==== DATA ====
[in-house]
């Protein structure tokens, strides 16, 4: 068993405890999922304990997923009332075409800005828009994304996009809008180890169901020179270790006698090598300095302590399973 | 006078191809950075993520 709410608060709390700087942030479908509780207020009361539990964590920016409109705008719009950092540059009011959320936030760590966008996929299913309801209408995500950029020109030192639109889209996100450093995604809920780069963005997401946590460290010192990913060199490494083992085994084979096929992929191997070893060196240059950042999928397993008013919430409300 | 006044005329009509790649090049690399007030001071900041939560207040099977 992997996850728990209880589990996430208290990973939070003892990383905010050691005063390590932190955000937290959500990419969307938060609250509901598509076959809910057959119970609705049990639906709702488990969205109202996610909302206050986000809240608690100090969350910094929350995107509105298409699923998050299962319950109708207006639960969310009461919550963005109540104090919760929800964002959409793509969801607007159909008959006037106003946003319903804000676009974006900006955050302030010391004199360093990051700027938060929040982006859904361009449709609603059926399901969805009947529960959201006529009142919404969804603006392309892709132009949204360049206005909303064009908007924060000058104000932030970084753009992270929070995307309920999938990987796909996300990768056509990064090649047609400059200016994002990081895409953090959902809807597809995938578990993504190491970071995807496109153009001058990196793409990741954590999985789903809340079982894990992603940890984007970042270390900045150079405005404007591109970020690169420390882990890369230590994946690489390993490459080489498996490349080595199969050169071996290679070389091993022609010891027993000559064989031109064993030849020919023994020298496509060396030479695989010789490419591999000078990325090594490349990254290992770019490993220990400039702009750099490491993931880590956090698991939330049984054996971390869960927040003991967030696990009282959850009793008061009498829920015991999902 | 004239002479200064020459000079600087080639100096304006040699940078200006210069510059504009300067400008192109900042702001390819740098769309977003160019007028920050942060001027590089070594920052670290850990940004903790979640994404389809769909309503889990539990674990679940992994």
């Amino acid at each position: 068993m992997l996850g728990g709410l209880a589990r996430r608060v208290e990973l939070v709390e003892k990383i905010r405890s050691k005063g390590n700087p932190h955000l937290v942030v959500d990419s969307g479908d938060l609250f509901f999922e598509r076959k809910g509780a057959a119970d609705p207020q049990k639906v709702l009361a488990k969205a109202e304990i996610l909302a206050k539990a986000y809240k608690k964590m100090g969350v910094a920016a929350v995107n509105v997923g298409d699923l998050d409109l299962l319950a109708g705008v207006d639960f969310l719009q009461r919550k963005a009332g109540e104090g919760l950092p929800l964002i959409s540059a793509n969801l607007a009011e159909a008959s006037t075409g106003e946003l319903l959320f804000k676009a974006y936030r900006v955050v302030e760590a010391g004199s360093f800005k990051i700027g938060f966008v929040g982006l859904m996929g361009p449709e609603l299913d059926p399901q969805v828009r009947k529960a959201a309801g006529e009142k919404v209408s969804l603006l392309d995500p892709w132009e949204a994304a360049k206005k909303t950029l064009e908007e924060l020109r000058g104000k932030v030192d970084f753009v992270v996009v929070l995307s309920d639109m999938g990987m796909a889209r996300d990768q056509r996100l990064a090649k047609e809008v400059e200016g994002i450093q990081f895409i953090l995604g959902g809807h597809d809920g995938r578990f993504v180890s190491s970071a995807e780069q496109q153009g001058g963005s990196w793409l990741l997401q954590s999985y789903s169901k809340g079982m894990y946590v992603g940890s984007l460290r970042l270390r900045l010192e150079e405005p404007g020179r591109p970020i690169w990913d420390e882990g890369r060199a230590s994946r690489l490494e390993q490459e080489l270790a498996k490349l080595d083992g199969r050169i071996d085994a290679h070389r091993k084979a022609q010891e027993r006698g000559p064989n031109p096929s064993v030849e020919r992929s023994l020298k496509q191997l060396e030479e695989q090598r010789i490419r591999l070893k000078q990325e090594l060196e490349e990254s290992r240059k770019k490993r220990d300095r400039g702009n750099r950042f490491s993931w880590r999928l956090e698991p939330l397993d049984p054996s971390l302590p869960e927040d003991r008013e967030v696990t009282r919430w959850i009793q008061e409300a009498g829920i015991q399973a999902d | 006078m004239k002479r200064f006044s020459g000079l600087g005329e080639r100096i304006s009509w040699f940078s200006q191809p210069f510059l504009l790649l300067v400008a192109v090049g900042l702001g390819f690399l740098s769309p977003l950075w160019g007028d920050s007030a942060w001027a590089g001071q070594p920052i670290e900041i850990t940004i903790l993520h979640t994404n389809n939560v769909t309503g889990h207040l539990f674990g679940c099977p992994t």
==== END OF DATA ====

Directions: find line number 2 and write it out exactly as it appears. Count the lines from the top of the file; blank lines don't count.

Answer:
């Protein structure tokens, strides 16, 4: 068993405890999922304990997923009332075409800005828009994304996009809008180890169901020179270790006698090598300095302590399973 | 006078191809950075993520 709410608060709390700087942030479908509780207020009361539990964590920016409109705008719009950092540059009011959320936030760590966008996929299913309801209408995500950029020109030192639109889209996100450093995604809920780069963005997401946590460290010192990913060199490494083992085994084979096929992929191997070893060196240059950042999928397993008013919430409300 | 006044005329009509790649090049690399007030001071900041939560207040099977 992997996850728990209880589990996430208290990973939070003892990383905010050691005063390590932190955000937290959500990419969307938060609250509901598509076959809910057959119970609705049990639906709702488990969205109202996610909302206050986000809240608690100090969350910094929350995107509105298409699923998050299962319950109708207006639960969310009461919550963005109540104090919760929800964002959409793509969801607007159909008959006037106003946003319903804000676009974006900006955050302030010391004199360093990051700027938060929040982006859904361009449709609603059926399901969805009947529960959201006529009142919404969804603006392309892709132009949204360049206005909303064009908007924060000058104000932030970084753009992270929070995307309920999938990987796909996300990768056509990064090649047609400059200016994002990081895409953090959902809807597809995938578990993504190491970071995807496109153009001058990196793409990741954590999985789903809340079982894990992603940890984007970042270390900045150079405005404007591109970020690169420390882990890369230590994946690489390993490459080489498996490349080595199969050169071996290679070389091993022609010891027993000559064989031109064993030849020919023994020298496509060396030479695989010789490419591999000078990325090594490349990254290992770019490993220990400039702009750099490491993931880590956090698991939330049984054996971390869960927040003991967030696990009282959850009793008061009498829920015991999902 | 004239002479200064020459000079600087080639100096304006040699940078200006210069510059504009300067400008192109900042702001390819740098769309977003160019007028920050942060001027590089070594920052670290850990940004903790979640994404389809769909309503889990539990674990679940992994």